Another #futr post (see here and here for previous) so adjust your browser if these aren’t to your taste.
Like many, I suppose, I’m frequently astonished by the frequent changes made in education. Examples of this could be the academisation programme or the repeated tinkering with certification, such as the latest plans to link GCSEs with high-ranking PISA countries (read more about it here). Although Yong Zhao’s excellent recent blogs should dissuade us (read here, here, here and here), the only game in town appears to be getting England/ the United Kingdom to the tippity-top of the PISA rankings. Fixed into this competitive view of the world, out-competing the rest of the world is the only acceptable option, as is achieving a world class educational system; so the only question is how do we get there? With anyone complaining, questioning or resisting labelled as the Blob (read more on the Blob here and here).
If not a national educational system compliantly quivering and following lines laid out in Whitehall then what?
Mike Bracken and Russell M Davies gave keynote presentations at FutureEverything. First off, I love having my prejudices confounded and the very idea that these two men work in the government that I usually think of in terms of a legion of vampire squid with old school ties so I hold my hands up to that. Together the pair head up the Government Digital Service (GDS), a unit that is tasked with making government digital by default. They were at pains to point out that at an event about THE FUTURE that they were doing basic but important things in re-wiring the Victoriana of government using the Internet. Like others, I’m sure, I usually scan ‘government’ and ‘IT’ and read ‘Universal Credit’ and ‘NHS IT’ ‘FAILURE’. Yet the GDS has developed a new approach that is producing results:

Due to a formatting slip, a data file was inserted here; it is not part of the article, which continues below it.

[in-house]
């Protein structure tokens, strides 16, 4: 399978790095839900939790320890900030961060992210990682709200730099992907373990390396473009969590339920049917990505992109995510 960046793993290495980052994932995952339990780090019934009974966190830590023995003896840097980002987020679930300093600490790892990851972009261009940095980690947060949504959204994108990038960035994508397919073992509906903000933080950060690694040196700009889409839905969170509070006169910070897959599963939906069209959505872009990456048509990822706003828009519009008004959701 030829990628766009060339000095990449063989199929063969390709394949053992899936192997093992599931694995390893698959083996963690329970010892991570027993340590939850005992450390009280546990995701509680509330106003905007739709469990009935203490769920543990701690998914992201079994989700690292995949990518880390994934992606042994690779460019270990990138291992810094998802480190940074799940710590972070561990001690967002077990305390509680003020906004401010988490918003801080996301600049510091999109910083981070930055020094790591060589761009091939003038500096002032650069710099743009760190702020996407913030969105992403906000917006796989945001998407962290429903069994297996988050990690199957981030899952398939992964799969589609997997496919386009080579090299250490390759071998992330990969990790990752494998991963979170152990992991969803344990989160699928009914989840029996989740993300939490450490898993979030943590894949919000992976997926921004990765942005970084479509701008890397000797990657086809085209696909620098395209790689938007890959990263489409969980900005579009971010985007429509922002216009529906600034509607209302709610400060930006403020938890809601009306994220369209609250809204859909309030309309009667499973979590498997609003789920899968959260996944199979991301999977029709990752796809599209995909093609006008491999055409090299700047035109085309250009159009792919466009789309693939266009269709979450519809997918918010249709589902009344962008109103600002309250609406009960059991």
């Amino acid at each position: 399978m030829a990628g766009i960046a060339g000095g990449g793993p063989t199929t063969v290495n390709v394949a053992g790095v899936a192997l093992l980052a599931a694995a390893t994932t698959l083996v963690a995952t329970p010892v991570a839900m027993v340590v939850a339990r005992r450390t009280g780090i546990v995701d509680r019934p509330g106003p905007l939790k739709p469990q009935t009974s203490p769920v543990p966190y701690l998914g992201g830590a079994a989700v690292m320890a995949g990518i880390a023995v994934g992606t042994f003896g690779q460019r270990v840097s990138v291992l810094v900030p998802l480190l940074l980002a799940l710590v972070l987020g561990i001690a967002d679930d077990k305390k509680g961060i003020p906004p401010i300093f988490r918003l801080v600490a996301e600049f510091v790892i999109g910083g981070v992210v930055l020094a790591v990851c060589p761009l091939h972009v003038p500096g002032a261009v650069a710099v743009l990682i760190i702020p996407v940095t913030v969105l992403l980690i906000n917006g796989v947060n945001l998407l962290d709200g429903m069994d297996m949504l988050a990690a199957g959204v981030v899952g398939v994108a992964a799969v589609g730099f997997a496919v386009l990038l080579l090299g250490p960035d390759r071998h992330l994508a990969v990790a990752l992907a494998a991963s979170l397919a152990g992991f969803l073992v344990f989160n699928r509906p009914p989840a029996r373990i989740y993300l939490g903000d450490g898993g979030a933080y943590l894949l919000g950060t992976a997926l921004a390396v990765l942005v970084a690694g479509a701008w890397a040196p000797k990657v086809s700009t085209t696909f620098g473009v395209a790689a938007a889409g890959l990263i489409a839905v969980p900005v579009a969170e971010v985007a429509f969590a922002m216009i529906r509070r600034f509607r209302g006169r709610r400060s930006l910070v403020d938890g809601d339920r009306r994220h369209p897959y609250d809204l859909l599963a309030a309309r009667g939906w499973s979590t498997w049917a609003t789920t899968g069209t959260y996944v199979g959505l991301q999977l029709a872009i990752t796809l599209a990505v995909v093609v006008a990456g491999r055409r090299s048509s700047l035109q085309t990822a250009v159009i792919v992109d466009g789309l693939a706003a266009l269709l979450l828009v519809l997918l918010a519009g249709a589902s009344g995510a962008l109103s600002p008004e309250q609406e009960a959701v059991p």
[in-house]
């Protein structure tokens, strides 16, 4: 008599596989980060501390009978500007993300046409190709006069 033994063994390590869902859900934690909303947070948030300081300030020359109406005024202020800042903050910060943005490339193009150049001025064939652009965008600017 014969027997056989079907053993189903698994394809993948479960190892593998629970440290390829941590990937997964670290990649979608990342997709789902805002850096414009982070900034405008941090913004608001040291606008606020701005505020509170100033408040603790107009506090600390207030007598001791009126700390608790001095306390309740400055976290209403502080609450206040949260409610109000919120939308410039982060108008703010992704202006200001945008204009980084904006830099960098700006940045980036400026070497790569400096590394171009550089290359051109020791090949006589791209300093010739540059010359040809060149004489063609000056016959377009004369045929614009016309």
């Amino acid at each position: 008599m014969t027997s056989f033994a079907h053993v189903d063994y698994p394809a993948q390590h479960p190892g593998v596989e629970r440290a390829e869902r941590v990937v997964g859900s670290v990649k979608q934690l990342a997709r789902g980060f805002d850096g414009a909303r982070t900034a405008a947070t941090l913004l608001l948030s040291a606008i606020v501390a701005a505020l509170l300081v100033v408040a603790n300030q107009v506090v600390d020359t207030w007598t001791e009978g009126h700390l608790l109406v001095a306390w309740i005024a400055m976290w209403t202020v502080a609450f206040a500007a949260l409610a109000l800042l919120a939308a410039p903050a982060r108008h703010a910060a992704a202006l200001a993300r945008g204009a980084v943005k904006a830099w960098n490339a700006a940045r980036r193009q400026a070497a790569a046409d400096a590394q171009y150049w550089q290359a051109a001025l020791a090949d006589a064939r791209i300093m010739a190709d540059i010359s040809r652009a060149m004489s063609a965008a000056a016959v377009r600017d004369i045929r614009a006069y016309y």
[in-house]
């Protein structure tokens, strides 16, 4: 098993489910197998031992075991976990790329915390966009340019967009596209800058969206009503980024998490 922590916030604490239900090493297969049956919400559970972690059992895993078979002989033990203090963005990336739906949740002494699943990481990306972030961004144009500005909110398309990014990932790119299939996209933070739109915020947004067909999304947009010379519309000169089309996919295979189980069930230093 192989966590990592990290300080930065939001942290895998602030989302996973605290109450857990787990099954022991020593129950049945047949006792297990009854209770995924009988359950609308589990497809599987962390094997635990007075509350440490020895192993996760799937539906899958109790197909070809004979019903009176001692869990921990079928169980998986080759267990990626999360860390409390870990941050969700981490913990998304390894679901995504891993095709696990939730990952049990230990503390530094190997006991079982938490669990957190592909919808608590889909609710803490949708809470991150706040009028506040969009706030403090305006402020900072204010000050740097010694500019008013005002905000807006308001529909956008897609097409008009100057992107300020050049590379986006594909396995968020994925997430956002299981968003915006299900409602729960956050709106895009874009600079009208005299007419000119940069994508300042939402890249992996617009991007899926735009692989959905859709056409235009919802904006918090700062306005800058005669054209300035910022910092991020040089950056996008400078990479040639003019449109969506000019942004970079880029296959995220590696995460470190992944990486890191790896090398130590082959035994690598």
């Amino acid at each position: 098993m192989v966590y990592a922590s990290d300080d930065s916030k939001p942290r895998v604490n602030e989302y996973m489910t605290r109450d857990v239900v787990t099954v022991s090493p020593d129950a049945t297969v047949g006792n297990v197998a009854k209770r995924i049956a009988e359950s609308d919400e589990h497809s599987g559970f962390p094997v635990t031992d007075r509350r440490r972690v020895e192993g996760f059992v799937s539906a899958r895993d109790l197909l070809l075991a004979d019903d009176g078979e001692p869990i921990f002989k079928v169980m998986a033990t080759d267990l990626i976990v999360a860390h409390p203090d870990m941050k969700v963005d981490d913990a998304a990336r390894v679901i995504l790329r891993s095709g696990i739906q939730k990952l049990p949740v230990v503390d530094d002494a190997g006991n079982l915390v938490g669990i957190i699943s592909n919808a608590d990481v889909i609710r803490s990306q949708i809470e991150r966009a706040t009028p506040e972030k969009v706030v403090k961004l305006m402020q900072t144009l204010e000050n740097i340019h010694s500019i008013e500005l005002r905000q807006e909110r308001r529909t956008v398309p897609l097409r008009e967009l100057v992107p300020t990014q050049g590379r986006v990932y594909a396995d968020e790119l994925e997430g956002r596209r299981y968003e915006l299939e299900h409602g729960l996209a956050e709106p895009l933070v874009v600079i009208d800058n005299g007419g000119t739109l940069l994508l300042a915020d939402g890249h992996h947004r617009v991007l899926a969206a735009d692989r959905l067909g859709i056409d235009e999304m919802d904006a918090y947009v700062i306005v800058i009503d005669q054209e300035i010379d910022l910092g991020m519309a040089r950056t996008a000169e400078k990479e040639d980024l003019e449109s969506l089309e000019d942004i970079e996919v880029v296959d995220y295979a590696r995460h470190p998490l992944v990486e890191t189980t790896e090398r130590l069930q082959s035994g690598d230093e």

- Focus on user needs, not the government’s needs
- Focus on stuff that matters (e.g., grants of probate)
- Start on the hard stuff early
- No more big IT thinking – work with a diverse range of suppliers
- Making things open and available, it makes things better
- Don’t write long documents, develop a proto-type
- Publish (online) don’t send (documents)
- Measure and share
- Insource and re-skill
- Fix the basics and other things become possible
I think the importance of such an approach for education is the likelihood that something that is effective in another domain is applied to education because of, well, the discourse of derision or what works works so make it happen in education (take your pick). There was much to learn from the GDS’s work in stepping away from the epic scale projects at least until things are better understood and then work up from the pieces that are available. Such an approach would be all too sensible in health and education, where instead of rapid academisation or ‘what ever the hell is happening to the NHS’ a plan might be to pick a local authority and try it for ten years and see what happens. Away from the rather mostly apolitical and win-win stuff of organising access to government forms, education is thorny ground of politics and ideology. Common sense things like measurement and transparency, both of which are clearly good in most circumstances, are curiously problematic in education. So what are the alternatives? As I will argue in my next post, I think education has a lot to learn from design.